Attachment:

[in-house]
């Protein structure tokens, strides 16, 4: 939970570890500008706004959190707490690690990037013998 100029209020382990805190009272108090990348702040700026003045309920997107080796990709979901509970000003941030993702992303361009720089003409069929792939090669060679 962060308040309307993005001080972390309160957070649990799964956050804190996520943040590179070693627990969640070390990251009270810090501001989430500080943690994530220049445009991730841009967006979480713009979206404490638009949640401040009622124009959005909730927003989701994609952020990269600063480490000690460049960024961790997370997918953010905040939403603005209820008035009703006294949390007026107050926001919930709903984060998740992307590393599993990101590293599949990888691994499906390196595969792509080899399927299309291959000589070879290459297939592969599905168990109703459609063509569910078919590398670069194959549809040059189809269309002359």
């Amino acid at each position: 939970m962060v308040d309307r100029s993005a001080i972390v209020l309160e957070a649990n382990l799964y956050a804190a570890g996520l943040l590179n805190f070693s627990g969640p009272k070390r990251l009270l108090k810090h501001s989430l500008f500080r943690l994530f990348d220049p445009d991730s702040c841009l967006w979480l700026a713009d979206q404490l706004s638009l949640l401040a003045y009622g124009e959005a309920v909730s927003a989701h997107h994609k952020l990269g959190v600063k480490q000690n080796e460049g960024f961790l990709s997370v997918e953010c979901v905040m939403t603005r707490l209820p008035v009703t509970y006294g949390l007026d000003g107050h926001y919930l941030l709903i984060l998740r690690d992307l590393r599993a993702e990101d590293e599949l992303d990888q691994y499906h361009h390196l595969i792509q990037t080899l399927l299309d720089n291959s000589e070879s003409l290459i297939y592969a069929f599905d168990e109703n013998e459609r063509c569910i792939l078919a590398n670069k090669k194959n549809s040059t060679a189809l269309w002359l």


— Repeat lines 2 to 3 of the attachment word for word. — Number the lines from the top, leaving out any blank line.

């Protein structure tokens, strides 16, 4: 939970570890500008706004959190707490690690990037013998 100029209020382990805190009272108090990348702040700026003045309920997107080796990709979901509970000003941030993702992303361009720089003409069929792939090669060679 962060308040309307993005001080972390309160957070649990799964956050804190996520943040590179070693627990969640070390990251009270810090501001989430500080943690994530220049445009991730841009967006979480713009979206404490638009949640401040009622124009959005909730927003989701994609952020990269600063480490000690460049960024961790997370997918953010905040939403603005209820008035009703006294949390007026107050926001919930709903984060998740992307590393599993990101590293599949990888691994499906390196595969792509080899399927299309291959000589070879290459297939592969599905168990109703459609063509569910078919590398670069194959549809040059189809269309002359």
């Amino acid at each position: 939970m962060v308040d309307r100029s993005a001080i972390v209020l309160e957070a649990n382990l799964y956050a804190a570890g996520l943040l590179n805190f070693s627990g969640p009272k070390r990251l009270l108090k810090h501001s989430l500008f500080r943690l994530f990348d220049p445009d991730s702040c841009l967006w979480l700026a713009d979206q404490l706004s638009l949640l401040a003045y009622g124009e959005a309920v909730s927003a989701h997107h994609k952020l990269g959190v600063k480490q000690n080796e460049g960024f961790l990709s997370v997918e953010c979901v905040m939403t603005r707490l209820p008035v009703t509970y006294g949390l007026d000003g107050h926001y919930l941030l709903i984060l998740r690690d992307l590393r599993a993702e990101d590293e599949l992303d990888q691994y499906h361009h390196l595969i792509q990037t080899l399927l299309d720089n291959s000589e070879s003409l290459i297939y592969a069929f599905d168990e109703n013998e459609r063509c569910i792939l078919a590398n670069k090669k194959n549809s040059t060679a189809l269309w002359l």